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Old 02-12-2010, 09:43 AM   #1
Donald Lee
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Default TRAC & Deadlift

As Gant was interested in hearing about Mike T.'s (RTS) stress tests, I asked Mike T. about them and here's what he said:

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It began anecdotally. I noticed that deadlifting had no residual effects that were unique to it. Basically, it was the same as other lifts. And if you think about it logically, there is no reason it should have some magical taxing properties either. At least it's logical if you understand how the body responds to stress....

At any rate, more recently, I have developed TRAC. This is a test that tests the total amount of stress that your body is dealing with. It's in its final testing stages now, but I have been using it for close to a year. If deadlifting was super-stressful on the body, it would show up on my TRAC test and it simply doesn't.

Deadlifting could be slightly more stressful than squatting, but this is more of an individual variation rather than a rule.
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In my experience, the upper body (smaller muscles) are much quicker to recover. This agrees with Hatfield's work that suggests small muscles recover quicker than large ones. This makes sense when you think about it. Small muscle = less fibers = less total damage that can be sustained.

As far as some more details on TRAC...
I'm still looking for the right wording on this stuff, so bear with me. TRAC consists of a very specific orthostatic heart rate test. If you look at most orthostatic tests, they take two measurements. TRAC takes four. And it's not any one measurement that is all that important -- it's how the various heart rates interrelate to one another. But I'm getting ahead of myself...
The heart is a mirror for all the other systems of the body. So if you can examine your heart in enough detail, you can learn boatloads of information about your body's functioning. In developing TRAC, I wanted to make sure there was no specialized equipment required (although a heart rate monitor is highly encouraged), so we aren't able to determine some things such as energy system reserves, etc. But through a specialized analysis of the specialized Orthostatic test (i know, i know), I can determine how much stress your body is dealing with. I have also developed a way to approximate your Autonomic Nervous System balance through pattern-matching your orthostatic test. It's not perfect, but it provides valuable training information without costing you a fortune.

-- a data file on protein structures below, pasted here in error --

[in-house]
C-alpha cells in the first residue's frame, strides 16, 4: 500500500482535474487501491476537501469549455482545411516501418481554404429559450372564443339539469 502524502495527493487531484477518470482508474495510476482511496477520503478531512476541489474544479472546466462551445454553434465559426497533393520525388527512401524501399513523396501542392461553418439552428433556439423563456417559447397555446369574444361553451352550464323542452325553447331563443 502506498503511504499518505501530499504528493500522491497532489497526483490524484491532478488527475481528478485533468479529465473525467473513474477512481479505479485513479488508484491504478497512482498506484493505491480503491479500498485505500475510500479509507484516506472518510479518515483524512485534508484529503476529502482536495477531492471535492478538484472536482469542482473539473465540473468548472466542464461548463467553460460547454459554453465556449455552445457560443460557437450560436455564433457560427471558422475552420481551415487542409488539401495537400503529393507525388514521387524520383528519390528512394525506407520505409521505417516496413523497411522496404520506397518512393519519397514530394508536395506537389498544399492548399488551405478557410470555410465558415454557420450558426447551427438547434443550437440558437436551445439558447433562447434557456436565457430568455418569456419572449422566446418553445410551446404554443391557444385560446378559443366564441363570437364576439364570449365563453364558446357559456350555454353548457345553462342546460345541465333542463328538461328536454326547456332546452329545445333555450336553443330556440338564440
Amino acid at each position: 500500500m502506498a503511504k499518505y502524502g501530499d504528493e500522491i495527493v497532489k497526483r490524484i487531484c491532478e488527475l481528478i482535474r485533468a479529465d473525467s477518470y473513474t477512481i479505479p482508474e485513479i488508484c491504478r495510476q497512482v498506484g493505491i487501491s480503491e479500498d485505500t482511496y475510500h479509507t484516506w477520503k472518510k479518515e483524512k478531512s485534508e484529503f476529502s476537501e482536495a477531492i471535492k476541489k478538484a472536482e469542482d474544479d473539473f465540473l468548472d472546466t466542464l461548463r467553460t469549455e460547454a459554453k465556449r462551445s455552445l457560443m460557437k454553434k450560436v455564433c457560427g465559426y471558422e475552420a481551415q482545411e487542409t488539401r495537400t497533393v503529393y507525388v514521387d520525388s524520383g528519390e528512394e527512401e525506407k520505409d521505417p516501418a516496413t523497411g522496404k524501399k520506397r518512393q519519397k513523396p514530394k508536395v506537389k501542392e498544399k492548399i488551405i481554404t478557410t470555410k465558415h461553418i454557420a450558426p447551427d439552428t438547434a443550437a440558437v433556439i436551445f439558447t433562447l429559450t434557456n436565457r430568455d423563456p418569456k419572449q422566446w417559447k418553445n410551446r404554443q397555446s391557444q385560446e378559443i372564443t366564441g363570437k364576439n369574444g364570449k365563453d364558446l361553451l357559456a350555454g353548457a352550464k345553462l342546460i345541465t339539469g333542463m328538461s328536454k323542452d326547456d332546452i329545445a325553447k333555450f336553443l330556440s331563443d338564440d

So what does this mean for your training? It allows you to adapt your training stress to accommodate your total life stress. This is important since it allows you to adjust training to your body's needs in real-time. But TRAC is NOT readiness testing. For now, think of your stress reading as your body's adaptability.

Donald, it's going to tell you systemic STRESS, but not necessarily fatigue (although fatigue plays a part). Localized fatigue will manifest itself in readiness tests, but that isn't what TRAC tells you.
I've asked Mike T. how he tests readiness, so I'll post what he says on that later.

Also, someone commented about deadlifts:

Quote:
I think this is a question of efficiency. More people squat (or benchpress for that matter) efficiently than they deadlift. This means that a lof of people benchpress a lot (and often) making them even more efficient at that. And squat a lot (but not as much as they benchpress) with the same effect. However, they deadlift heavy only very seldomly which means that when they do, they pull off once-in-a-lifetime-efforts which puts them in bed for 2 weeks. Like how old ladies suddenly feel that they need to exercise and pull off something that's just way out of their league.

Too many people just pull/lift the da*n bar and feel content about it. So this "wisdom" about how deadlifting can and will kill you comes to be and everyone simply repeats it. Deadlifting does place a greater emphasis on general fitness. I believe that for an individual to recover from the workload (the way you get tired from working at a construction site or moving a house), he has to have a longer period of regular work behind him (or her).
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Old 02-12-2010, 07:16 PM   #2
Donald Lee
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Here's some more from Mike T:

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I have heard of the Omega Wave. That was actually one of the catalysts that sparked my TRAC research. I looked into Omega Waves and they cost about $40k. But I read about the technology and there are other ways of getting this information.